Everybody Loves WEC Ryan O'Leary: WEC 36 is the card that I'll remember the most for its highlight-reel knockouts and unexpected wackiness. The event, already pushed back due to a hurricane, dragged an uninterested and seven-pound overweight Paulo Filho back into the cage against Chael Sonnen. Seeing the end of Filho's undefeated streak couldn't have come in a more unspectacular fashion. That they endured to fight a second and third round was nothing short of remarkable.

At this point you could call me a casual WEC observer at best -- I watched the events when I could, but I didn't clear my calendar for any of them. Their three-round slugfest epitomizes what the WEC is all about. Since then, any fight involving Cerrone has been must-see TV. At the time, Brown's win was a hugely shocking upset. In hindsight, it changed the course of featherweight -- and probably even Zuffa -- history.

The fighter presented himself as a true California Kid, complete with surfer attitude and hippie parents. One scene stuck with me: before every fight, Faber shaves his prodigious chin razor-smooth. I've always thought Kimbo Slice should have tried this trick. An average of 1. Faber-Pulver and the Miguel Torres-Yoshiro Maeda fights were crackerjack affairs that exemplified how dynamic the sport can be. Faber-Pulver 1 put the WEC pound division on the global map.

Tomasz Marciniak: It was special to watch Urijah Faber try to get his title back in his hometown of Sacramento against his conqueror Mike Thomas Brown, who, at that point in time, really tore through the division. The crowd reactions during the walkouts, the deafening cheers before the showering boos; it had the atmosphere of an epic fight. With two broken hands, Faber desperately tried to make something happen, throwing elbows and refusing to give up.

Unfortunately, as in the sketch, Faber succumbed to Brown, who retained his title in an instant classic. Faber's confidence was in question following the TKO loss in their first fight, Brown was the worst possible match-up for him, he broke his right hand in the first and dislocated his left thumb I put off going to the dentist; this is a level of attrition I don't understand. Faber's best performance. As a member of the media, I never ask for autographs, but I texted Urijah to see if he could hook Cathy up.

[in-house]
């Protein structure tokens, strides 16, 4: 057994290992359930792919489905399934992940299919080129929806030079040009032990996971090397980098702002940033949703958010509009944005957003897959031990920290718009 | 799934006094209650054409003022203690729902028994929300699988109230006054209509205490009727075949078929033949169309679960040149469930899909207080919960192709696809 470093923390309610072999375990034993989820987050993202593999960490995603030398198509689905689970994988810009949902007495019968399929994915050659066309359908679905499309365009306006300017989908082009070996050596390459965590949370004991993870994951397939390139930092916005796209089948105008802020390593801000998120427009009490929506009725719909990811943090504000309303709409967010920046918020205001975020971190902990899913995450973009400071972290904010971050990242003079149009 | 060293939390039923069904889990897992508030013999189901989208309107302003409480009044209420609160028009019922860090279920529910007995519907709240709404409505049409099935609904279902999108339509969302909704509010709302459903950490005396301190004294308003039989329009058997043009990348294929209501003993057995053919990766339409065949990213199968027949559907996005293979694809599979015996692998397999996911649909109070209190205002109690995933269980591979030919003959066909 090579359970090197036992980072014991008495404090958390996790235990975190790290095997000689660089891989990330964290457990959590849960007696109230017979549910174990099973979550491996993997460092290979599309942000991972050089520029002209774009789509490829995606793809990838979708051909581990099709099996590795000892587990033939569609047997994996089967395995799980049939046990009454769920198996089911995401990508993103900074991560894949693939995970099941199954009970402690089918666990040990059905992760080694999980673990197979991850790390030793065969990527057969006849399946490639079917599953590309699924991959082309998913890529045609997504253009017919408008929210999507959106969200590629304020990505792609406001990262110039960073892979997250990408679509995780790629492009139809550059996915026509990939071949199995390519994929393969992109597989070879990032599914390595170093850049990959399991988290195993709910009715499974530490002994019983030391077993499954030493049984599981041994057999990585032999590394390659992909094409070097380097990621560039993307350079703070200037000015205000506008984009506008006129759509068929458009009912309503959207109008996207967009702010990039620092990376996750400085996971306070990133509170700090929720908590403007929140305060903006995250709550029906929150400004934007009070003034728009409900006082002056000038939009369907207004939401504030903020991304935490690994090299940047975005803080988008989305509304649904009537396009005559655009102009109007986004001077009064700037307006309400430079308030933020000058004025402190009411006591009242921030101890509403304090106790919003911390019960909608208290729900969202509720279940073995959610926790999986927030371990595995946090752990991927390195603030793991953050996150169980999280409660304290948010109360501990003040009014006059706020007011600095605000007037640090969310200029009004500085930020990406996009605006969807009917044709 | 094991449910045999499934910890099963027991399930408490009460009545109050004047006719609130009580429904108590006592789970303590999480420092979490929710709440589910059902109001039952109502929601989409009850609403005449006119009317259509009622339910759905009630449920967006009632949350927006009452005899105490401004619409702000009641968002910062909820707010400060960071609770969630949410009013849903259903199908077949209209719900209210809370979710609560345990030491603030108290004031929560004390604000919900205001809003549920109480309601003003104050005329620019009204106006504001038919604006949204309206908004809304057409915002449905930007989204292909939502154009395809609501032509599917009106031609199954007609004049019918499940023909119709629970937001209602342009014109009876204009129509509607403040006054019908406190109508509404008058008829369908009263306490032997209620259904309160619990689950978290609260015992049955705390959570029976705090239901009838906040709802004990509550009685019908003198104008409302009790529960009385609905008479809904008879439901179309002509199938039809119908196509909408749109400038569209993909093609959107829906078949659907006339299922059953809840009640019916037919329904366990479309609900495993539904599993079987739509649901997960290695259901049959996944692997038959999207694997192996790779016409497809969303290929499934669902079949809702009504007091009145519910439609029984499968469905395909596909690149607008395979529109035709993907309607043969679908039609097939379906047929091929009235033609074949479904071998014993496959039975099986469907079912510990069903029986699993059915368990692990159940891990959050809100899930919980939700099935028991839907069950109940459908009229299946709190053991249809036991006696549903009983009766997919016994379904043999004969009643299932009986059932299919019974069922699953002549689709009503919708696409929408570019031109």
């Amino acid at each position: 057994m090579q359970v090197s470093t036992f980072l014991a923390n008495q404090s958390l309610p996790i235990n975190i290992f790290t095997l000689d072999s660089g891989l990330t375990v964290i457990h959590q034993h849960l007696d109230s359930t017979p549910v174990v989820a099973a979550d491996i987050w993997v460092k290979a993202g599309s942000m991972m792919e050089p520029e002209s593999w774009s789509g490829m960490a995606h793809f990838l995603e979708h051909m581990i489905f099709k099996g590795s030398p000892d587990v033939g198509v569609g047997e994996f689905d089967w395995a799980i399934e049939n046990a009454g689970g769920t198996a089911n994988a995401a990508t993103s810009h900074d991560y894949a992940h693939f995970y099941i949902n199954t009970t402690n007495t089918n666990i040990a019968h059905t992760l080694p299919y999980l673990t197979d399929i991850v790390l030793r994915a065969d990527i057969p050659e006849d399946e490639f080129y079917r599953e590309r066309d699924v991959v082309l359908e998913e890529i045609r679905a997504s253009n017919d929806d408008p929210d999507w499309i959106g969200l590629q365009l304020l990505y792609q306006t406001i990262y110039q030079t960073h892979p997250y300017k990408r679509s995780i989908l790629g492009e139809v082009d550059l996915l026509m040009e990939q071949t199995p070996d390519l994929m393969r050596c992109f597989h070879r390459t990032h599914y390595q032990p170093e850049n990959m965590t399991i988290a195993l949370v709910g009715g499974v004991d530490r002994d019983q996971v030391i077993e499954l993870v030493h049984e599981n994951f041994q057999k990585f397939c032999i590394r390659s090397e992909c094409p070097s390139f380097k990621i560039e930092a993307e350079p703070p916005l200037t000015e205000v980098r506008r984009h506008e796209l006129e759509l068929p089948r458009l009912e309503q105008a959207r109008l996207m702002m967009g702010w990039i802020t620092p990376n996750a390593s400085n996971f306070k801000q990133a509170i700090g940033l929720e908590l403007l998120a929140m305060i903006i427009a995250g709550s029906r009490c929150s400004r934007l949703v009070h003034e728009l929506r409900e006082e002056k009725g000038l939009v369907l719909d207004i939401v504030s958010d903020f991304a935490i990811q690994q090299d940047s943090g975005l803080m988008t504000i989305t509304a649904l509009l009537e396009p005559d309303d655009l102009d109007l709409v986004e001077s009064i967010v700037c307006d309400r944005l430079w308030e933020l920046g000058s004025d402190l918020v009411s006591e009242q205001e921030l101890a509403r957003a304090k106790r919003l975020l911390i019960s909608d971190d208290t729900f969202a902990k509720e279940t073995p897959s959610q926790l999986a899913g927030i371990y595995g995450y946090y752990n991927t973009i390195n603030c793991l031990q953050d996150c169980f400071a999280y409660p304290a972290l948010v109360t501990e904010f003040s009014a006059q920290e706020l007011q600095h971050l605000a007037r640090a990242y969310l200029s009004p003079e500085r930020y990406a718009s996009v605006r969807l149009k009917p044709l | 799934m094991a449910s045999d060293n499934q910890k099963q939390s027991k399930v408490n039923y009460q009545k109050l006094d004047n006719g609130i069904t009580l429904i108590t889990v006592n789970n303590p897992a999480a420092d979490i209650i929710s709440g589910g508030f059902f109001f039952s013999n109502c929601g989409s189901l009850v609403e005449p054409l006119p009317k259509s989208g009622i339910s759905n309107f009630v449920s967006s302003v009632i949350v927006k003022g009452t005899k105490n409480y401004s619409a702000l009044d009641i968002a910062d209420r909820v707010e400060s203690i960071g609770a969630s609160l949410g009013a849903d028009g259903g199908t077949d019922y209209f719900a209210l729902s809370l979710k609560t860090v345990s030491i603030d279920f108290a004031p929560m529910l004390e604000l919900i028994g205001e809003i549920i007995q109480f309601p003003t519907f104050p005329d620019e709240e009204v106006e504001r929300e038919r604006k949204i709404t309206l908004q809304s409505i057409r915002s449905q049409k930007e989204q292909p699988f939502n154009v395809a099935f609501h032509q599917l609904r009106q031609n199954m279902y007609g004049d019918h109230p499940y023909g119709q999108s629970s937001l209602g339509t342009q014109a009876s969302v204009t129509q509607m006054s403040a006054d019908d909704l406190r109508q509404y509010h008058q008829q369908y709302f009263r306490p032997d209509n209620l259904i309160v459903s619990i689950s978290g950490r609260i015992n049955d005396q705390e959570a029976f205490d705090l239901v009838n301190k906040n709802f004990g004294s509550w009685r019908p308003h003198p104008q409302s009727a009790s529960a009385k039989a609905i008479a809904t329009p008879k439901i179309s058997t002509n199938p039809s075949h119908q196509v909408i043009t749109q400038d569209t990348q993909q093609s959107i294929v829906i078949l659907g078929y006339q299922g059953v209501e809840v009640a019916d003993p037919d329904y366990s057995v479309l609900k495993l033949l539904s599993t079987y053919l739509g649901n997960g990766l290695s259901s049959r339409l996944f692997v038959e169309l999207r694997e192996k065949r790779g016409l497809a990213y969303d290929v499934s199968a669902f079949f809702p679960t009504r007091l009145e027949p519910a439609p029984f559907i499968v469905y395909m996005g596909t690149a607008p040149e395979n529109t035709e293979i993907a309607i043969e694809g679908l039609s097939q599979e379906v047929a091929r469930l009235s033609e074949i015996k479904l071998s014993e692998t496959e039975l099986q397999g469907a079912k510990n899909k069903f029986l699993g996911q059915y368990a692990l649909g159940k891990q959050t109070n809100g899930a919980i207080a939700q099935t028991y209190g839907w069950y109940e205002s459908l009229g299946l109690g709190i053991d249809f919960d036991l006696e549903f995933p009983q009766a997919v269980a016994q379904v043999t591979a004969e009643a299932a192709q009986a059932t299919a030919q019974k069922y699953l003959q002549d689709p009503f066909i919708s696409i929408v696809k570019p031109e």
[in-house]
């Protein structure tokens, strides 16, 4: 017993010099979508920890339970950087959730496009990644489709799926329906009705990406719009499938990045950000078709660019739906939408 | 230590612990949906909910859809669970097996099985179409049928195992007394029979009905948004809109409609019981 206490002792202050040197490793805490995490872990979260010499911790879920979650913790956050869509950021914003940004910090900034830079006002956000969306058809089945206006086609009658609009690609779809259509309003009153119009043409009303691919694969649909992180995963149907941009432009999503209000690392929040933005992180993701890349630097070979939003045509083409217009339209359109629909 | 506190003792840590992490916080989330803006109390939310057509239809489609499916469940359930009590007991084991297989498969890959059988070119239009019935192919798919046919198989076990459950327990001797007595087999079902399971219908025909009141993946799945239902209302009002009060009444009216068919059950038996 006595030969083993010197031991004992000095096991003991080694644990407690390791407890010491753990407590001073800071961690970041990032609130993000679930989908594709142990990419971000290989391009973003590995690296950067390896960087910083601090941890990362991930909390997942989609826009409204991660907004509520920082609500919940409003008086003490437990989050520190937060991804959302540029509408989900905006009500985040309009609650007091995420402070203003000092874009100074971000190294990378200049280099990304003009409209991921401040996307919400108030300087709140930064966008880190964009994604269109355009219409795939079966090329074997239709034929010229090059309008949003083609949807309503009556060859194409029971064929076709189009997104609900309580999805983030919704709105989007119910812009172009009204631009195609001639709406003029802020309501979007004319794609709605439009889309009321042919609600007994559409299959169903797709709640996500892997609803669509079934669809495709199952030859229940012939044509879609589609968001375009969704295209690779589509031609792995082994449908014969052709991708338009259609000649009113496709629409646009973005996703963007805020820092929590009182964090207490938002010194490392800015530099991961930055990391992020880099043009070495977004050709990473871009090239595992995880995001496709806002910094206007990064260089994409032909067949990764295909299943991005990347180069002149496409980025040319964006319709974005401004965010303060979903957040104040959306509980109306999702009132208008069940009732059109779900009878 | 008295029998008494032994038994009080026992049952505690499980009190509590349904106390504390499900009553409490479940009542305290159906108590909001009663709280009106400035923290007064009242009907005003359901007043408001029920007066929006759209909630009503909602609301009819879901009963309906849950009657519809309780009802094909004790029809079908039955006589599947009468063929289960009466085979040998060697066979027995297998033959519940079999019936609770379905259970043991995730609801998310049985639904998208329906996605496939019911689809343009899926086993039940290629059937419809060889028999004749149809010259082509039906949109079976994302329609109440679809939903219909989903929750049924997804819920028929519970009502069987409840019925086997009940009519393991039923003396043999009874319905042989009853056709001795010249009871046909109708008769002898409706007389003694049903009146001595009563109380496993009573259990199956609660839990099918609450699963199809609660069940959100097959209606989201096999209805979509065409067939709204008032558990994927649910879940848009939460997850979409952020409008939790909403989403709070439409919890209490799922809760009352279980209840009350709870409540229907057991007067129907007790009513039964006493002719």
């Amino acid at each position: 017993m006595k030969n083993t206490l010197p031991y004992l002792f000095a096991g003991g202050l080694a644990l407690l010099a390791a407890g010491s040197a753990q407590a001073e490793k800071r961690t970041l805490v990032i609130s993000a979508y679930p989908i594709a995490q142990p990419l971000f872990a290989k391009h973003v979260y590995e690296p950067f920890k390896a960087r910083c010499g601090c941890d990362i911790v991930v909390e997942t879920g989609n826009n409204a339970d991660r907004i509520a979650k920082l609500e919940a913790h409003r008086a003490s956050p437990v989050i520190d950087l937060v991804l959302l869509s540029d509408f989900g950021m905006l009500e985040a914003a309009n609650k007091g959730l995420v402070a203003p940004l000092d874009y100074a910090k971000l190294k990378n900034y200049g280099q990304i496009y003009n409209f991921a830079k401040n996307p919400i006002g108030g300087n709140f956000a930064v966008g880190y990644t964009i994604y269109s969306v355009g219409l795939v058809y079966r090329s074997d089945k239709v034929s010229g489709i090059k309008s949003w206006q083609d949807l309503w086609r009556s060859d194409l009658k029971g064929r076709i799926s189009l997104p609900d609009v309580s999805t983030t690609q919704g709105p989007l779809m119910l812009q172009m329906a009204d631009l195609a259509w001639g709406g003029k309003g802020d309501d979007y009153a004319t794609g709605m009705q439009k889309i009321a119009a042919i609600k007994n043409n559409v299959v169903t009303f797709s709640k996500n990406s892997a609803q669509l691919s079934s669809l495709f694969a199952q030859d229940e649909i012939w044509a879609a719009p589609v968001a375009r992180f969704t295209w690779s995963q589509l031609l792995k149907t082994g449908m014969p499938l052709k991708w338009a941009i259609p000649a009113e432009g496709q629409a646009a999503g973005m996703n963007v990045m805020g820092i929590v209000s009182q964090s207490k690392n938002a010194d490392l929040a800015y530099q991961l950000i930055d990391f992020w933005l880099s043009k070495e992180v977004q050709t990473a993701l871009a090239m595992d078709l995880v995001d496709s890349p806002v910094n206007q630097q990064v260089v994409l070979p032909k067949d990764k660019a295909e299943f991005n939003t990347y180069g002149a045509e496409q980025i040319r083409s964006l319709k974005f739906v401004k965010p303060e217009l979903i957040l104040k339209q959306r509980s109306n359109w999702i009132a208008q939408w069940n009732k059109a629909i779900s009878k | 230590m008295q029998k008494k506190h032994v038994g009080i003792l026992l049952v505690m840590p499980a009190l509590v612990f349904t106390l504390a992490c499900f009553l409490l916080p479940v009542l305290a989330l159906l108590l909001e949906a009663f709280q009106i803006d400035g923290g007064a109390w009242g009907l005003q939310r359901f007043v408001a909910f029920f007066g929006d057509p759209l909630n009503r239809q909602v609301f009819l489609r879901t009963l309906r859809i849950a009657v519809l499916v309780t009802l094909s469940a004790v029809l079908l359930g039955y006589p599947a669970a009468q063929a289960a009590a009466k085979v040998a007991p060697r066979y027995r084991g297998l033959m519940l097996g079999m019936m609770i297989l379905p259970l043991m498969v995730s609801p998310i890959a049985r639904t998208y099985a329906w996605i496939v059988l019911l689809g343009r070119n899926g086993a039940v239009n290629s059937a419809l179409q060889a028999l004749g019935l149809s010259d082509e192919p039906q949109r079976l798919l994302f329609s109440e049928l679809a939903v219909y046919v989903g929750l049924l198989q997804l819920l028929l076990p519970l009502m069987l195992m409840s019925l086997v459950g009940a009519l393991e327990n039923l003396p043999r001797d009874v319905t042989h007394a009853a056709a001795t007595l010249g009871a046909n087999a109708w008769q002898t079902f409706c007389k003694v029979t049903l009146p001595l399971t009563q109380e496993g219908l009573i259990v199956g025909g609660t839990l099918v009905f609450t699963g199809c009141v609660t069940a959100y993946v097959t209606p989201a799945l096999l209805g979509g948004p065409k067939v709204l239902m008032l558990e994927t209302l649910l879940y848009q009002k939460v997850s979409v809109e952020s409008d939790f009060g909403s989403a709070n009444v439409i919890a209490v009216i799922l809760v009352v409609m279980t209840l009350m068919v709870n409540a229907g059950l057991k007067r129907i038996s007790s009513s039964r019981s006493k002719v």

Even though he'd just lost his featherweight title to Mike Brown, Urijah wasted no time in sending me a glossy photo of him signed to Cathy. When she opened up the oversized envelope and saw what was in it, the expression of joy on her face was priceless. It was something simple yet so powerful and for that I always hold Faber in much higher regard than 99 percent of the other fighters out there.

The entire crowd was pro-Perez, the hometown fighter, and were against Aldo. Yes, Aldo completely dominated him and it was exciting, but it was him immediately jumping out of the cage and running 70 rows up into the stands that makes the memory so great. I thought the fans were going to jump him for beating their boy, and instead he was on his way to becoming a star.

Jose Aldo's title win against Mike Thomas Brown was an emotional one. I've been following this guy since he was a purple belt; I saw him sleeping in the Nova Uniao dojo after he came from Manaus to Rio, and later living in a favela. He's such a source of pride for his humble family. Yes, "Junior" had ravaged every man put in front of him since he joined the organization the year before, but Brown was a different breed.

Humongous for and strong as an ox, Brown had conquered one of the sports finest competitors in Urijah Faber, and he did it twice. Aldo's jaw-dropping destruction of Cub Swanson was impressive, but I didn't think for one second that he'd repeat the trick against Brown. And yet, he did. Brown had nothing for the Brazilian. Aldo was too fast, too strong, too accurate. What he did to the champion that night made my eyes pop out of my skull.

Aldo had his coming out party that night, and I had my wake-up call. It will be a long, long time before I ever make him an underdog again. Gleidson Venga: Jose Aldo's performance against Urijah Faber showed the lessons of his teacher: Aldo is a declared fan of Pedro Rizzo, and he always says in his interviews that Rizzo was one of his first teachers and a great source of inspiration.

But it's impossible to watch that fight without remembering of the master of Rizzo, the legendary Marco Ruas. Against Faber, Aldo gave his own muay Thai class, leaving the legs of his opponent destroyed and the crowd in awe. Sure, it wasn't a knockout, but after a show like that, who cares? General Loveliness and Nostalgia. The television ratings rose, the promotion moved to much bigger buildings, and Urijah Faber became a genuine star. But those early days, with all the same action but none of the bells and whistles, felt like a special little treat just for fans who really loved the sport.

Lutfi Sariahmed: When looking over all the different WEC moments over the last decade, I can't really narrow it down to my one or two favorites, which is what made WEC so great. We've seen the major development of the featherweight and bantamweight divisions, and the lightweights had their fair share of big fights too. Each fight card offered us a potential title change we seemingly never saw coming.